EGFR inhibitor-induced dermatologic toxicities are associated with worse quality of life (QoL) scores,[4, 5] particularly in younger patients. Of note, smoking status and lower skin phototype (ie, lighter skin pigmentation) have been inversely correlated with rash severity from EGFR tyrosine kinase inhibitors (TKI) whereas male sex and younger age are correlated with increased risk of rash from EGFR monoclonal antibodies (mAbs).[6-8] Use of sunscreen has been incorporated into various practice guidelines as one of the recommended preventive measures in the management of EGFR inhibitor-induced skin reactions.[8-10] Nonetheless, the 4-week regimen using sunscreen with SPF 60 neither reduced the incidence and severity of rash nor improved the QoL scores compared to a placebo formulation in a small cohort of patients receiving an EGFR inhibitor. Other negative prophylactic treatment trials include tazarotene and topical pimecrolimus.[11, 12] In contrast, the administration of tetracycline antibiotics (tetracycline, minocycline, doxycline, lymecycline) as preventive therapy was associated with reduced severity of the papulopustular rash/folliculitis as well as improved QoL. This may be attributed to nonantibiotic actions, such as immunomodulation and anti-inflammatory effects. Their use in the prophylactic setting is currently recommended by various expert consensus statements.[8, 9, 13, 15] On the other hand, when it comes to the treatment of dermatologic toxicities, there are no randomized studies supporting the use of tetracyclines or of topical corticosteroids. However, their known anti-inflammatory properties and the cumulative clinical experience to date make them the standard therapeutic agents of choice for cutaneous toxicity from targeted agents.[8, 9, 13, 15] These approaches are generally used for rashes that occur in patients receiving other kinase inhibitors such as BRAF and MEK inhibitors. Table 2 lists a summary of expert recommendations in the management of other dermatologic toxicities.
|Radiation dermatitis||Topical corticosteroids|
|Nonalcoholic drying solutions for exudative lesions|
|Antibiotics when infection is suspected|
|Not recommended: pentoxifylline or trolamine emulsion as prophylaxis|
|Xerosis||Hypoallergenic moisturizing emollients or creams|
|Avoid topical retinoids or other preparations that dry skin (eg, alcohol- or peroxide-gels)|
|Avoid hot water baths/excessive bathing|
|Topical agents such as antihistamines, calamine, and menthol should not be used routinely due to limited data/mixed results|
|Limited data on antiepileptic agents in refractory cases|
|Paronychia||Oral tetracycline agents|
|Local care (minimize trauma by avoiding tight shoes, avoid overzealous manicure/pedicure)|
|Fissures||Avoiding friction to skin to prevent fissures|
|Liquid glue to seal cracks may help pain relief and prevent infection|
|Steroid tape and hydrocolloid dressings for erythematous areas|
Aside from the cutaneous toxicities described above, hyperkeratosis, development of both benign and malignant epithelial tumors such as keratoacanthomas and cutaneous squamous cell carcinomas (cSCC) are observed at higher frequencies among patients receiving agents that target RAF kinase, such as sorafenib (6% to 7% incidence of cSCC and/or keratoacanthomas). These effects are particularly severe and more common with the selective BRAF V600E inhibitors such as vemurafenib (24%) and dabrafenib (6%).[17-19] The median time to onset of cSCC is approximately 2 months.[18, 20] This phenomenon has been attributed to the paradoxical activation of MAPK signaling by transactivation of CRAF as it heterodimerizes with the inhibitor-bound BRAF,[21, 22] and appears to be facilitated by the presence of mutant RAS. The development of cSCC has been suppressed by combination with an inhibitor of MEK, which is downstream to RAF signaling.[23, 24] Due to the low risk of metastasis from these hyperproliferative lesions, the potential for spontaneous regression and the ease of definitive management (eg, surgical resection or local ablative approaches such as cryotherapy, photodynamic therapy or electrodessication), this toxicity does not require the discontinuation of the BRAF inhibitor. Use of systemic retinoids, such as bexarotene, has been reported to be an effective therapy as an alternative to surgery when there are multiple and/or unresectable lesions. In comparison, there are no cSCC or other hyperproliferative skin disorders with MEK inhibitors.[26-28] Early results from the study combining dabrafenib with trametinib, a MEK inhibitor, suggest a lower incidence of MEK inhibitor–related rash as well as BRAF inhibitor–associated cSCC (2%) compared with either agent alone.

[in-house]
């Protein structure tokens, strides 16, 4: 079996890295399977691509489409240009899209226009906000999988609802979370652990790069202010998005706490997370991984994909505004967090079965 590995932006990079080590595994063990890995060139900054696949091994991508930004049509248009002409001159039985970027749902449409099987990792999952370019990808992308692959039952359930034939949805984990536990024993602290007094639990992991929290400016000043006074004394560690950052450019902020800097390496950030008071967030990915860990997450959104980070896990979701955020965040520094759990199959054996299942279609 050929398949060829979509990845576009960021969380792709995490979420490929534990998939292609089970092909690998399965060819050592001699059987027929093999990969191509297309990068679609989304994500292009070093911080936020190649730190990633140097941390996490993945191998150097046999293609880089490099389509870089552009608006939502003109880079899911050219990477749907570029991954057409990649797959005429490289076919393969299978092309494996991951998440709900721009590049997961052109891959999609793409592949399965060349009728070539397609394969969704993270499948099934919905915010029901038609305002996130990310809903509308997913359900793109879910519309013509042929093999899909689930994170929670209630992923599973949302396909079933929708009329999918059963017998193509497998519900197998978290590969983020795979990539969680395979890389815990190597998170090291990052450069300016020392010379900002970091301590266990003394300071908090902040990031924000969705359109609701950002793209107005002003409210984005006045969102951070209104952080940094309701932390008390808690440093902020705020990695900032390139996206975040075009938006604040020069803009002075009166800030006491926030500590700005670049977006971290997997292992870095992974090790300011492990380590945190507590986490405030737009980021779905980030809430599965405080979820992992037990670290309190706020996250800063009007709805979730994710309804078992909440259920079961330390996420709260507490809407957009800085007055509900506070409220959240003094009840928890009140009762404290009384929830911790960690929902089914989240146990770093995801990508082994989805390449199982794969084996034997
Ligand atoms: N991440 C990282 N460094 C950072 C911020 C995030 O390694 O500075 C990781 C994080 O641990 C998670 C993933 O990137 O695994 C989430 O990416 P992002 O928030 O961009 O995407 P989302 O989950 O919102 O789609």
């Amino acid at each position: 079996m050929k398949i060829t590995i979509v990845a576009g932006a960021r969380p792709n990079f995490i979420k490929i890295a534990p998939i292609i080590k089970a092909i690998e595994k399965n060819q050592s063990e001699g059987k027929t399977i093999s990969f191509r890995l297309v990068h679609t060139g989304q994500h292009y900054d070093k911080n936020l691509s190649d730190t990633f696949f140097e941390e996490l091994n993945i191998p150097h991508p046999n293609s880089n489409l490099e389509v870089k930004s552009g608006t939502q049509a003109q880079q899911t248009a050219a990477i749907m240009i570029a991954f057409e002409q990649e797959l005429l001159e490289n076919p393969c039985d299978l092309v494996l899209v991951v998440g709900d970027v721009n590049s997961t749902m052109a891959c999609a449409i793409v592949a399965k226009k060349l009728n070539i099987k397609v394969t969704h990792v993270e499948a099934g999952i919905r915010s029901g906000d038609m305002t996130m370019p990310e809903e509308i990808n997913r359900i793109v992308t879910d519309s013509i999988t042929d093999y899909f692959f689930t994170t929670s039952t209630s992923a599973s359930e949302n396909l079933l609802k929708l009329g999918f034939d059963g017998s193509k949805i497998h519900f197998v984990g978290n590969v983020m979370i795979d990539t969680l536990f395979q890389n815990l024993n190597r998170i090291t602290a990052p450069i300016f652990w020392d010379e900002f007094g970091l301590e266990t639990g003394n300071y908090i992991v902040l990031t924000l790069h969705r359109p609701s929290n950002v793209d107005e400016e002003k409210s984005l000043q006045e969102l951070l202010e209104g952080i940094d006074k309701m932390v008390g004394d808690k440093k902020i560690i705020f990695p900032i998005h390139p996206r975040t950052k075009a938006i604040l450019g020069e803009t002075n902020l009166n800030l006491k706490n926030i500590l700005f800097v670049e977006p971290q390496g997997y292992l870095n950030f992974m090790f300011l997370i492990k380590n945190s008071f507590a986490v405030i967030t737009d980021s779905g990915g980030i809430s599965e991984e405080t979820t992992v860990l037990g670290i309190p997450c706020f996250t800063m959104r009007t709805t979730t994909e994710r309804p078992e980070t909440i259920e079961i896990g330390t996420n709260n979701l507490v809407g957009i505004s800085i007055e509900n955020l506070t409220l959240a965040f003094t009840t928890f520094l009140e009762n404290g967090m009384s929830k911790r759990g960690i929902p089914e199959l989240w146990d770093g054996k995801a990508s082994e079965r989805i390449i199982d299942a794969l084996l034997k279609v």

Other exanthematous drug reactions, ranging from maculopapular eruptions to Stevens-Johnson syndrome and toxic epidermal necrolysis have been reported with virtually all novel drug classes. Some of the milder exanthemata are self-limited and transient. The more severe and extensive rashes are generally reversible upon treatment discontinuation. Anecdotally, in early reports of patients receiving vemurafenib, severe drug hypersensitivity reactions manifesting as maculopapular rash within a week of treatment were associated with prior exposure to ipilimumab. Despite the spongiotic reaction with lymphocytic and eosinophilic infiltration in skin biopsies suggestive of drug hypersensitivity rash, this toxicity appeared not to be responsive to glucocorticoid therapy and only resolved upon vemurafenib interruption. A unique delayed dermatologic reaction that can appear or worsen days after drug discontinuation has been observed with PI3K inhibitors (unpublished data).[31, 32] This drug reaction is responsive to the use of corticosteroids and antihistamines (if rash is pruritic). Figure 4 shows a typical appearance of a moderately severe rash from a PI3K inhibitor.